Western responsibilities in the Iranian issue

A portrait of Mossadegh held by protesters at Tehran University during the Iranian Revolution, January 1979 (Abbas/Magnum Photos)

The Iranian government’s reaction to Argo’s winning the Oscar for Best Picture in March 2013 – see my previous blog below – fitted well with one of the Islamic Republic’s favored ways of working: one that British journalist James Buchan has called “lachrymose intransigence”[1].

This intransigence has not helped Iran to advance its cause internationally, especially during the Ahmadinejad presidency. Since the arrival of the new president Rouhani, we have seen a change of tone, seemingly expressing a need to differentiate itself from the previous government, in speech[2] as well as in deeds[3]. While cautious optimism becomes possible again for the resumption of talks on the nuclear issue, let us not forget that the ultimate power in Iran is held by the Supreme Leader Ayatollah Ali Khamenei – a favorite disciple of Khomeini’s – whose radical positions are well known, at least until now[4].

Americans and the British bear a good part of historical responsibility in Iranian radicalism and hostility towards the West and the 1953 Anglo-American coup is widely accepted as the culminating event in this history. The coup was furthermore used a “model” for similar operations in Latin America.

The primary cause was a disagreement over oil revenues: Iran received only 16% on net profits of the all-powerful Anglo-Iranian Oil Company (AIOC) controlled by the UK and had no control over these royalties as the company refused the audit of its accounts. Following the failure of negotiations for a 50-50 profit-sharing – whereas ARAMCO (Arabian American Oil Company) and Saudi Arabia had agreed as early as 1950 on just such a 50-50 scheme – the Iranian Parliament nationalized AIOC in 1951. Muhammad Mossadegh, the bearer of the nationalization project, was elected Prime Minister and quickly became a national hero. A crisis followed, lasting two years. Finally, the Republicans’ coming to power in the United States – they were more receptive than their Democratic predecessors to British insinuations that “Mossadegh would deliver Iran to the Soviets” – paved the way for the August 1953 coup, fomented by the CIA and MI6. Mossadegh was overthrown and Iran was delivered to the Pahlavi autocracy that would be replaced 26 years later by the mullahs’ government that we know.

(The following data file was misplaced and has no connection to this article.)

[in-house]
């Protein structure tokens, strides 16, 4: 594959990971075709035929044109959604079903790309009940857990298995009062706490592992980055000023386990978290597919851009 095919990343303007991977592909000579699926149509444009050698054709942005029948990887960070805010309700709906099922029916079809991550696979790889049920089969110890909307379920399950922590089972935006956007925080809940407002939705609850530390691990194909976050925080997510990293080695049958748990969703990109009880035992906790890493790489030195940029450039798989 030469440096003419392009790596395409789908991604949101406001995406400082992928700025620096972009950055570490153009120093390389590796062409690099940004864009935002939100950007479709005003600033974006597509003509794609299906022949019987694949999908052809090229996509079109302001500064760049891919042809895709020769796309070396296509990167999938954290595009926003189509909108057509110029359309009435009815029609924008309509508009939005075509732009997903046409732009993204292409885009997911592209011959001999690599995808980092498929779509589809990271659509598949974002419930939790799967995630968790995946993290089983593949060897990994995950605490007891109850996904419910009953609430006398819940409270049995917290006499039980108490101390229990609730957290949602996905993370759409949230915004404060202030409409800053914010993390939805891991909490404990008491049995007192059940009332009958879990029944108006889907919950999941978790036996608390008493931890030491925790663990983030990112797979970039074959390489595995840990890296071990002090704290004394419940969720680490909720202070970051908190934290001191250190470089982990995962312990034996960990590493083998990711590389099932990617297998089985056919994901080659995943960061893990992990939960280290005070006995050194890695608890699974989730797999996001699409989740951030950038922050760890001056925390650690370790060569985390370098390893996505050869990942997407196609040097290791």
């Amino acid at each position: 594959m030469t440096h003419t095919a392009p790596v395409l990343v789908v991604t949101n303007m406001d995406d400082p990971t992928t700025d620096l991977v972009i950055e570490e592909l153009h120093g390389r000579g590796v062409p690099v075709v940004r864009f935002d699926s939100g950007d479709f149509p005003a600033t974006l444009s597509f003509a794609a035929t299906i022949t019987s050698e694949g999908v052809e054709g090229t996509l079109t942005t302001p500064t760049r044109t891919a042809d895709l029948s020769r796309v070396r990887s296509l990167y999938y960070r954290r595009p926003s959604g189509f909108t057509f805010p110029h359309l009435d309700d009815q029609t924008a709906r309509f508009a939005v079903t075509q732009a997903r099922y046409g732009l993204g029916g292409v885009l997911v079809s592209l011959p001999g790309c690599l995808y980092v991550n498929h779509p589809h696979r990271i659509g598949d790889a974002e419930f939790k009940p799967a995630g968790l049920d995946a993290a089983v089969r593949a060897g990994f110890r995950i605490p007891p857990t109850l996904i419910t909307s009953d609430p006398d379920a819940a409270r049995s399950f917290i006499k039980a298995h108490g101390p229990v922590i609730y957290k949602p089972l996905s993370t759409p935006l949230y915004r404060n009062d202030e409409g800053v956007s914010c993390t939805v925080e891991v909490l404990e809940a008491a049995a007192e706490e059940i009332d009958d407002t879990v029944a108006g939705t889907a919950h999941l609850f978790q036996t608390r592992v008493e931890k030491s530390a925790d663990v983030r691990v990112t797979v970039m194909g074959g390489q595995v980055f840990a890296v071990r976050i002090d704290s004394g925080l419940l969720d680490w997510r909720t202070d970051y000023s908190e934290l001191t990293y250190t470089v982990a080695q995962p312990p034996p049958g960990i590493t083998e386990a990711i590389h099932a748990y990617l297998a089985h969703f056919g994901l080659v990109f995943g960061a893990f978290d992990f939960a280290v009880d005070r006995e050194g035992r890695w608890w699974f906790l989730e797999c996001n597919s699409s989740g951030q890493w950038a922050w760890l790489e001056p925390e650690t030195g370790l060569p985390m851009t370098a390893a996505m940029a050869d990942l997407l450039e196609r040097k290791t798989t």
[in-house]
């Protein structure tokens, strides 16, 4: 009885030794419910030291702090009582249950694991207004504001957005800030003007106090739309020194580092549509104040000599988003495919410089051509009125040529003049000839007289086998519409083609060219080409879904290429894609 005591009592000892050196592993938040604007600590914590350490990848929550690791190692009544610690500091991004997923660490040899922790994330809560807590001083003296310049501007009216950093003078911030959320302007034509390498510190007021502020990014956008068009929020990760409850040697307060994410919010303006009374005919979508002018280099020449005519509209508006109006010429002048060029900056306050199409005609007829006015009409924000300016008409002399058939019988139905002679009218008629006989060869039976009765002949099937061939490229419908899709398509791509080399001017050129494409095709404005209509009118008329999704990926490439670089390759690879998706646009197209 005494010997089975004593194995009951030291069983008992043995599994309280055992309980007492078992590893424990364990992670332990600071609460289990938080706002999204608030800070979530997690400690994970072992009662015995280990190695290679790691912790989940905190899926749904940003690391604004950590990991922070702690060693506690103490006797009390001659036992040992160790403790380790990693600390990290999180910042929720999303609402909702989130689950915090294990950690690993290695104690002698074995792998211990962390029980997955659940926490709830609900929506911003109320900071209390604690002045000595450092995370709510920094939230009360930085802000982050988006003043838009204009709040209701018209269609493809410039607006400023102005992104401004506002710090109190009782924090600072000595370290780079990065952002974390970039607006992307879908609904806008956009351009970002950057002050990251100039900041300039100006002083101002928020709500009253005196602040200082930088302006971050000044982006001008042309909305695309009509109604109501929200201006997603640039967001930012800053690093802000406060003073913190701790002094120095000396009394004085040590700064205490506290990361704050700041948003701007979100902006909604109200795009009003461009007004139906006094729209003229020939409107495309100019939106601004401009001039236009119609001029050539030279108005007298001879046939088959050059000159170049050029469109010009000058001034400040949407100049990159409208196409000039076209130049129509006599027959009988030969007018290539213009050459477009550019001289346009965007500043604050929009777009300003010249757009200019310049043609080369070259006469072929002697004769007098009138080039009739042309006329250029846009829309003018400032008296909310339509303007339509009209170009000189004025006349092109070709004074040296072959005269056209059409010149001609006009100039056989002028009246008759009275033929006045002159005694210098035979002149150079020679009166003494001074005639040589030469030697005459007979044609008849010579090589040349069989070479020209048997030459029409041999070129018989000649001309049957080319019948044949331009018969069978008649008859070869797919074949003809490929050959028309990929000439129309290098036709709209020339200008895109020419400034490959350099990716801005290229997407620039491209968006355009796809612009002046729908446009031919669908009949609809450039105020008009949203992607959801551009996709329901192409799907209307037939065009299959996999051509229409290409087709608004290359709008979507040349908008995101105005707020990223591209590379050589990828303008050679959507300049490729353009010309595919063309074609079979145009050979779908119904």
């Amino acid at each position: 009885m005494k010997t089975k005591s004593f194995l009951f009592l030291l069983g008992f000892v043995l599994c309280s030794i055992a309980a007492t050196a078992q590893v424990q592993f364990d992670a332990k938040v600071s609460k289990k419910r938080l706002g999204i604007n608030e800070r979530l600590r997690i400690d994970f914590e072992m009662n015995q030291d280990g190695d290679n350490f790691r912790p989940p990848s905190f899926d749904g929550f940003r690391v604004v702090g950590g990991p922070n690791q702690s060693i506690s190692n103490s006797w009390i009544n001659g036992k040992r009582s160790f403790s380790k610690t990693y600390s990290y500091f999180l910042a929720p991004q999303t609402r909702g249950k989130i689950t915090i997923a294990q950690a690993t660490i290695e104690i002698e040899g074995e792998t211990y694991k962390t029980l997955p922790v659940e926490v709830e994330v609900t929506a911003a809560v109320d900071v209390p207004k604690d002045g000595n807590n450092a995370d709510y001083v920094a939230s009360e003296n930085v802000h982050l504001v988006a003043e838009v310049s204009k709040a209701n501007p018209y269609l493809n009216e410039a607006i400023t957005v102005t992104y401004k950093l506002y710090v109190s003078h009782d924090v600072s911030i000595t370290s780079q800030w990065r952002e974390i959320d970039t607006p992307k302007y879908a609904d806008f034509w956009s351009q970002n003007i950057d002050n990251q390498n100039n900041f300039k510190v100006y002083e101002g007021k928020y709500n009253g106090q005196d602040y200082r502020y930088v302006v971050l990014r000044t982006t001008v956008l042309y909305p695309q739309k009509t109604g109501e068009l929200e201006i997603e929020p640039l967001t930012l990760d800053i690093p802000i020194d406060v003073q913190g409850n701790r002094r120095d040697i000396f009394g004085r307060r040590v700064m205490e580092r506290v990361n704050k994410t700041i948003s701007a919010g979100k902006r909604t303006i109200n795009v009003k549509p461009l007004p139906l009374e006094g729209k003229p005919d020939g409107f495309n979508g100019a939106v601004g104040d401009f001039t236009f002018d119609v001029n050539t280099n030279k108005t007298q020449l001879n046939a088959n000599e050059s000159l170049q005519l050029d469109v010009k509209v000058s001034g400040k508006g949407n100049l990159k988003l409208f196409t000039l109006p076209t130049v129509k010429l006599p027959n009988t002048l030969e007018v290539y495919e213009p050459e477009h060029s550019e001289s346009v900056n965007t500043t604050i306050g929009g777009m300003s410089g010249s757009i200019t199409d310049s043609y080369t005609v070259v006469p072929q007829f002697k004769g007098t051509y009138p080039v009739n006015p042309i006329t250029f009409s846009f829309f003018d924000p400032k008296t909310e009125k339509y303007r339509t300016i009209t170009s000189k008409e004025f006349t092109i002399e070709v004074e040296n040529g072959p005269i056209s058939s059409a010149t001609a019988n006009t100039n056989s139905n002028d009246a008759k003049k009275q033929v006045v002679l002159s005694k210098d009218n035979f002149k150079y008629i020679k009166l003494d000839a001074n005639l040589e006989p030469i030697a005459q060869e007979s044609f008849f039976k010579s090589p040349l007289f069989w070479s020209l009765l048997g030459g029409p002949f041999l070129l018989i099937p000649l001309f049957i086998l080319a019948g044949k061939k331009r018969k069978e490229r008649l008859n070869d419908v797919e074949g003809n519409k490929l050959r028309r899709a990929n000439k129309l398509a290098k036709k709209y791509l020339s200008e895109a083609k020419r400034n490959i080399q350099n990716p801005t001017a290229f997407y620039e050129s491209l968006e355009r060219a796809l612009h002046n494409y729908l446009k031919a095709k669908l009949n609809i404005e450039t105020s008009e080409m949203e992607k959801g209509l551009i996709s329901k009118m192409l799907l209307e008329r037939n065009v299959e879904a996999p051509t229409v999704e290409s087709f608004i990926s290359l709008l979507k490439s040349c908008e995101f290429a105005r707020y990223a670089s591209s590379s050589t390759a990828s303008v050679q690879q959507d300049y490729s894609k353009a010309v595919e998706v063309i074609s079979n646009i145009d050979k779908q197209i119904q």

This coup that still haunts the relationship between the United States and Iran has received wide scholarly attention over the past years. Recently, a book by the British journalist Christopher de Bellaigue, Patriot of Persia: Muhammad Mossadegh and a Tragic Anglo-American Coup[5], was particularly well received. De Bellaigue shows, based on new sources, that Mossadegh, a European-educated constitutionalist, was actually one of the first truly liberal leaders in the Middle East and that he was vehemently against communism. He wanted friendship with the West, but not slavish dependence. In the final analysis, however, deep British contempt for Iran and its people, coupled with American paranoia, were sufficient to blind the leaders of the time.

One can always speculate on what might have been had an agreement been reached with Mossadegh’s Iran. What is certain is what was inherited: a tragedy for the Iranian people and continued instability for the entire region.

At a time when Iran remains the regional power with the strongest influence in Syria and the tricky nuclear issue returns to the agenda, one hopes that today’s decision makers will have learned the lessons of the past and will at least be able avoid further tragedies.

1. http://www.nybooks.com/articles/archives/2012/aug/16/crass-and-consequential-error/
2. For example on September 5th Iranian Foreign Minister Javad Zarif wished over Twitter a happy Rosh Hashanah (Jewish New Year) to the Jews and stated that the “the man who has denied the Holocaust [Ahmadinejad] is no longer there”.
3. Liberation of Iranian human rights activists; transfer of the negotiating role in the nuclear issue from the National Security Council to the Foreign Ministry
4. Khamenei has reportedly said that “Women give birth, breastfeed, they have a delicate physique, they are morally sensitive, …they cannot enter all areas”. He has also called Israel “a cancerous tumor” in 2012, adding that “it will be removed”
5. It is interesting to note that the book’s subtitle in Britain is Muhammad Mossadegh and a Very British Coup whereas in the United States it is Muhammad Mossadegh and a Tragic Anglo-American Coup